What’s for supper? Vol. 128: My love language is pork.

We may be sabbages, but we’re sabbages who eat like kings. Here’s what we had (carb counts at the end): 

SATURDAY
Chicken burgers, tater tots, salad

I have no memory of Saturday. Oh wait, yes I do! I went to pick up the final kid from college. Hooray!

SUNDAY
Oysters, banh mi, grilled peaches with ice cream

Mother’s day! What a wonderful day I had. When we got back from Mass, we did some food prep, and then went for a hike in a nearby gorge. How I love gorges.

Did I mention all the kids are home?

I was showered with thoughtful gifts and attentions all day long. And gin!

For banh mi, we use this Serious Eats recipe, using onions instead of shallots – and, obviously, pork instead of steak this time. If you’ve never made banh mi before, there’s no way I can prepare you for the horrendous smell of the meat marinating in fish sauce. I sealed it up in a ziplock bag as fast as I could, but not before much gagging and groaning. It also stinks when you’re cooking it, so moving this show outdoors was a good plan.

We have always heretofore made banh mi inside in the oven, and I was a little concerned that thin slices of meat would fall through the grate, so I took the pork loin and hasselbacked it, cutting it into thin slices 3/4 of the way through, before marinating it for several hours.

It cooked up so nicely. Damien wrapped it loosely in foil and let it cook for a long time off to the side, not right over the coals, with the cover on and the vent open, until it was cooked all the way through

and then unwrapped it and put it right over the coals, and let it develop that gorgeous glazey finish.

Then it was easy to separate the meat the rest of the way into individual slices for the sandwiches. It was so moist and tender!

While it was cooking, I sliced some baguettes into thirds and toasted it. I had also made some pickled carrots in the morning (slice carrots thin, set to pickle in vinegar with a little sugar mixed it) and sliced up a bunch of cucumbers (I didn’t pickle them, because I wanted something cool in the sandwich) and chopped up a bunch of cilantro, and set out mayonnaise and sriracha sauce. I forgot the jalapenos, but the flavor was sufficiently intense and exciting. Just a wonderful sandwich, a real mouth party.

While we were waiting for the meat to cook, we had ourselves some oysters.

My husband bought enough for the kids to try one and reject it

and then we got to scarf down the rest in peace with tabasco sauce, horseradish, lemon wedges, cocktail sauce, and beer. Look at that blue, blue sky.

And check out the fancy nubbly ice! I picked up a hand-cranked ice crusher at a yard sale last year. I’m basically a Proverbs 31 woman, what with the yard sales and the pickling. Damien also pronounced his new oyster gloves and knife (affiliate link) the best $15 he spent all week.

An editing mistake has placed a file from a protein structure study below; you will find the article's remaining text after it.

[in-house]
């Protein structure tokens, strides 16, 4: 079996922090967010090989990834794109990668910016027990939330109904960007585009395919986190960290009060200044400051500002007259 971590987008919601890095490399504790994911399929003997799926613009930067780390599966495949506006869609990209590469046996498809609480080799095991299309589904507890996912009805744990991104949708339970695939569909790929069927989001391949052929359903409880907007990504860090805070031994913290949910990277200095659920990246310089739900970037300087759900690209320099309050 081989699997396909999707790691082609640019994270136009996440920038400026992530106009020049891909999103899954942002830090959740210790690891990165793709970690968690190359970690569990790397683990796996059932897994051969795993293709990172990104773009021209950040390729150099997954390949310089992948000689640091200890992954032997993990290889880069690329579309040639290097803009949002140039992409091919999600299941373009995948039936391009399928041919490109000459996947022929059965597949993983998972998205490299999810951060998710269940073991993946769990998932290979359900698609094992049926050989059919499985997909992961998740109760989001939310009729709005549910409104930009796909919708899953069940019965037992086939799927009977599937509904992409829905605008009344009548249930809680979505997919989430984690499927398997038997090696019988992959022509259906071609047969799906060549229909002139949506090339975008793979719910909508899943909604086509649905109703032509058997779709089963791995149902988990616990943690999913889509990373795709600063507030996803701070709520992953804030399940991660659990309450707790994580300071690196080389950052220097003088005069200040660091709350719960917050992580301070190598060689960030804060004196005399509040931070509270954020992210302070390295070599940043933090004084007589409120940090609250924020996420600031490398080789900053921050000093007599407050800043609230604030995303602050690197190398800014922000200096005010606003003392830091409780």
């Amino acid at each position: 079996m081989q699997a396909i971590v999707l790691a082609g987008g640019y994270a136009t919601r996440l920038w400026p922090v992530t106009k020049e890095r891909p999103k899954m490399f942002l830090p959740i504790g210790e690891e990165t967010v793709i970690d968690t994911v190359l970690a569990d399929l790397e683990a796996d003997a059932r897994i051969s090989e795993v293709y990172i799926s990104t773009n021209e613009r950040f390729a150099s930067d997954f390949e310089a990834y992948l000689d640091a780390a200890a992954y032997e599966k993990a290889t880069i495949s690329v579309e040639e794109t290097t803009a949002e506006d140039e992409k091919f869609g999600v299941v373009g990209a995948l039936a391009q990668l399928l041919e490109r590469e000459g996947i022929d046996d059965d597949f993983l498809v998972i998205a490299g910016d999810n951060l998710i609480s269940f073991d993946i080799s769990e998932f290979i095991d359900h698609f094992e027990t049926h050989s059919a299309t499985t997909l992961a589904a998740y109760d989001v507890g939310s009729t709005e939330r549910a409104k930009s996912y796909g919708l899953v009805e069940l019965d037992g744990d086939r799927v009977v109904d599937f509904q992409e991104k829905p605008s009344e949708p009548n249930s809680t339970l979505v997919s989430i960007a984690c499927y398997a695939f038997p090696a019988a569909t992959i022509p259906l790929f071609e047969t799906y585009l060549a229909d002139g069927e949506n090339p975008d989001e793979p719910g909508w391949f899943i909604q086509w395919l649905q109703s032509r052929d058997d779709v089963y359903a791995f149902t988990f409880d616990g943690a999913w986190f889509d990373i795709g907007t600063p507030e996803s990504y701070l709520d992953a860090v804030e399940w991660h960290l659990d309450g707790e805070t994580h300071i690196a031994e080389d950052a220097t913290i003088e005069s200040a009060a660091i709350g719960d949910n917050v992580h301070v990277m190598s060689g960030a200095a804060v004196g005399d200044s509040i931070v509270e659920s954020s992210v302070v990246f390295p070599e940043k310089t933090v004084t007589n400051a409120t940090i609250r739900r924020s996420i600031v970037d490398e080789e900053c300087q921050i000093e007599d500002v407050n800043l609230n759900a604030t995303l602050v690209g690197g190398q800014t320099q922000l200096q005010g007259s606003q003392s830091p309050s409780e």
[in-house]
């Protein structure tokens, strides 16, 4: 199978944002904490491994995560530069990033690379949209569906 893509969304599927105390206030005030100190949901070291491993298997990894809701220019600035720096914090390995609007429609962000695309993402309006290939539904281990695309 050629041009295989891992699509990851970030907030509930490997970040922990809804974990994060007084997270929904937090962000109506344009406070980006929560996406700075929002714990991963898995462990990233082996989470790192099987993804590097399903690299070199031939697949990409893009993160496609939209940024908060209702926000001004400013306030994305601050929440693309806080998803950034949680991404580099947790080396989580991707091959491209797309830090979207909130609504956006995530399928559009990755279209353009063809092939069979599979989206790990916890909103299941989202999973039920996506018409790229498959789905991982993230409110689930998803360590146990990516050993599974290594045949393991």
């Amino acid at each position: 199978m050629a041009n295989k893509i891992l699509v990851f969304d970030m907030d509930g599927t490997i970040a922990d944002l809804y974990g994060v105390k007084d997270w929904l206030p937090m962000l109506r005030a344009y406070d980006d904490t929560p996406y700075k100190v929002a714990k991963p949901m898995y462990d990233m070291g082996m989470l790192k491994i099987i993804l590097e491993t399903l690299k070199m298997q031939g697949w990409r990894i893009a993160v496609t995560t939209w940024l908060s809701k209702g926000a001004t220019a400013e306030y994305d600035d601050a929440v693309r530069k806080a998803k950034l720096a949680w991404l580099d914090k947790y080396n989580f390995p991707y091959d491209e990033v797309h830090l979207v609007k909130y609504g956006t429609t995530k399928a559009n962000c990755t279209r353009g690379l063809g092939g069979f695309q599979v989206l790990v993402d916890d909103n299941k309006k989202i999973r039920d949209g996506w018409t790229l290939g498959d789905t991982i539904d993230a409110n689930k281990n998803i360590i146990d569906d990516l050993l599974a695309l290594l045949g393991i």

For dessert, I had my heart set on grilled peaches. It’s truly not peach season, and the selection of peaches reflected this fact, but my husband dutifully hunted some down. I split them in half and dug out the pits, and then set them to macerate in a mixture of melted butter, sugar, and cinnamon. I thought this might help them ripen up or something, I dunno. Then, after dinner, my husband grilled them over the coals

until they were lovely

and we served them with a scoop of vanilla ice cream topped with chopped pecans. Someday, I’ll serve this again, but I’ll make a bourbon caramel sauce, and I’ll candy them pecans. For lady reasons I can’t explain, I had mine with Greek yogurt instead of ice cream.

It was good! The whole day was so good.

MONDAY
Pizza

Two pepperoni, two black olive, 16 inches each. I’m ready to face the fact that, with the college kids home, we’ve graduated into a five-pizza family.

This has nothing to do with food, but here was our morning at the pediatrician’s office.

They are contemplating all the poor sick people that are likely there today.

TUESDAY
Hot dogs, chips

On Tuesday, I gave a speech in the morning, and then we had a concert in the evening. Here’s the grouse I’m still cherishing: I dislike wistful pop songs about the glories of childhood and the misery of being a weary, cynical adult. I despise such songs all to billions of pieces when actual, current children are made to sing several of them in spring concerts. I’m still cranky enough about this to mention that the choir director position in our school is sort of like the drummer position in Spinal Tap, so maybe next year they children can sing songs written for children, rather than for people who spend their lives smoking weed and then wondering why adulthood is so disappointing. Bah!